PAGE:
Eilish O’Regan: Little clarity as medical experts offer conflicting evidence
Published 09/01/2013 | 05:00
Doctors might have swept open their surgery doors at the Oireachtas committee hearings yesterday in a bid to bring clarity to the abortion debate.
But their evidence also revealed the tightrope walk ahead for officials who must draw up the legislation.
Their task will be to come up with wording which will not fetter the doctors working in the best interests of their patients while also guarding against opening the floodgates to abortion.
The controversial and burning issue of allowing a suicidal woman to seek an abortion sparked the most conflicting evidence from psychiatrists.
Mater Hospital specialist Dr Patricia Casey suggested that legislating for this would indeed lead to the breach of the flood barriers.
This was rejected by other colleagues. But they all outlined the complexities of medics judging if a pregnant woman threatening suicide, unless she has an abortion, will take her life.
This was compounded by psychiatrists admitting that while they are trained to assess risk, they cannot predict if a woman will go on to commit suicide.
For every 100 suicides they predict, just three will materialise.
So does this open the prospect of 97 pregnancies being terminated needlessly? What sort of checks and balances in the legislation and regulations can minimise the chances of this happening?
While some of the delegation of psychiatrists believed one doctor can make the assessment others said the decision should be made by two. But is this kind of panel an overly bureaucratic hurdle to put in front of a woman in such distress? The easier option would be just to go to the UK for an abortion if she can afford it.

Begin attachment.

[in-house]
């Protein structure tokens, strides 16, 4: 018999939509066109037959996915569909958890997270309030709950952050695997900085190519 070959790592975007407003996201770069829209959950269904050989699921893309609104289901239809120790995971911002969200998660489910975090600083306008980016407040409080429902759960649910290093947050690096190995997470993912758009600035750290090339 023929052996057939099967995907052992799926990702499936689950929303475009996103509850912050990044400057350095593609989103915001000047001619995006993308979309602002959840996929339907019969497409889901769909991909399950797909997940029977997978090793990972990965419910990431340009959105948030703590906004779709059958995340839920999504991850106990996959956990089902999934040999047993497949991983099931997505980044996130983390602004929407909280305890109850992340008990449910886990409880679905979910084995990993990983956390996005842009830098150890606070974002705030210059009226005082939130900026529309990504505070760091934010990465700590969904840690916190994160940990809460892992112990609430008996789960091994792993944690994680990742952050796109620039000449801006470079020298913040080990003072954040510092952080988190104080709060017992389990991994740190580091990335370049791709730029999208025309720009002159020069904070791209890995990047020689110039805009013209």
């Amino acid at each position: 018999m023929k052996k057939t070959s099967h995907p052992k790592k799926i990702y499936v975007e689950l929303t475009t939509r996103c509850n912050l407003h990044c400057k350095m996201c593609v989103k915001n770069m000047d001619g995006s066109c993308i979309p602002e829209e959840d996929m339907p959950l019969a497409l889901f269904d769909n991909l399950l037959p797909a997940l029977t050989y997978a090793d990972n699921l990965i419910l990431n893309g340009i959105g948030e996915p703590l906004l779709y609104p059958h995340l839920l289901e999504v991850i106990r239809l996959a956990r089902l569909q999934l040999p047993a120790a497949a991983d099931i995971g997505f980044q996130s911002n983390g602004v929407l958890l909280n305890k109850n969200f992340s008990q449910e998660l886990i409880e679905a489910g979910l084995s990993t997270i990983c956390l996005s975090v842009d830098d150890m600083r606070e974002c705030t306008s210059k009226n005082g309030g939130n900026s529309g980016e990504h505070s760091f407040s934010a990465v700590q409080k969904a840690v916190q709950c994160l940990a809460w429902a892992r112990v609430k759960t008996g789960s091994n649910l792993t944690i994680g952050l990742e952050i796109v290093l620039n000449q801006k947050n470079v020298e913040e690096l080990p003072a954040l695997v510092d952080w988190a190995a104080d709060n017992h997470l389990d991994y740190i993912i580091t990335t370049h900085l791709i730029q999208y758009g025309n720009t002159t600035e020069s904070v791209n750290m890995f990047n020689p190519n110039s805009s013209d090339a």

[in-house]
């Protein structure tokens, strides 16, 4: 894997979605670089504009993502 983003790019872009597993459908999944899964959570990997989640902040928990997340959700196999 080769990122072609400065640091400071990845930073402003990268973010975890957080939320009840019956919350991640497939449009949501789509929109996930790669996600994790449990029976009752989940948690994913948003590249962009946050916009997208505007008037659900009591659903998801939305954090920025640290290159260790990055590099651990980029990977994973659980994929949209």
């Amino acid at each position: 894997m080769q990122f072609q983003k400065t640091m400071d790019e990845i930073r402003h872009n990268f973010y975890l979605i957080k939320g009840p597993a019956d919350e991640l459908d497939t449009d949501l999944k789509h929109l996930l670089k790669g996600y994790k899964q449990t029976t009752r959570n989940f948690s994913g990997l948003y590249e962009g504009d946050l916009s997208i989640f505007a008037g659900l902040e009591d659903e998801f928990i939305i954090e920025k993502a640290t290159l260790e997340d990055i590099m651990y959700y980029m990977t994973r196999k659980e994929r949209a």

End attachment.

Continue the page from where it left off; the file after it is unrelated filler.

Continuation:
Clarity did emerge, however, on the question of whether there are pregnant women who are at serious risk of suicide unless their pregnancy is terminated.
The majority view is that this kind of crisis can emerge although it affects a very small number of women.
But there was more confusion about the right of doctors to conscientious objection. This has been raised by some obstetricians in the 12 maternity units across the country where there are just three senior doctors employed.
In the evenings and at weekends just one obstetrician is available in the small to medium-sized units. How will the new legislation make provision for conscientious objection while also ensuring the life of the mother is not compromised?
Medical Council President Dr Kieran Murphy said those with conscientious objections must make them known to the patient and make the names of other doctors available to them.
Holles Street Master, Dr Rhona Mahony, was adamant that the new legislation must be broad enough to allow obstetricians to be flexible in their judgment in grey areas where the risk of life of the mother is probable.
"Doctors must be trusted," she insisted.
The voices of one key group of doctors was absent yesterday.
GPs are the gatekeepers who will be crucial in referring a pregnant woman who is suicidal and seeking a termination for psychiatric assessment.
Their role has yet to be clarified.
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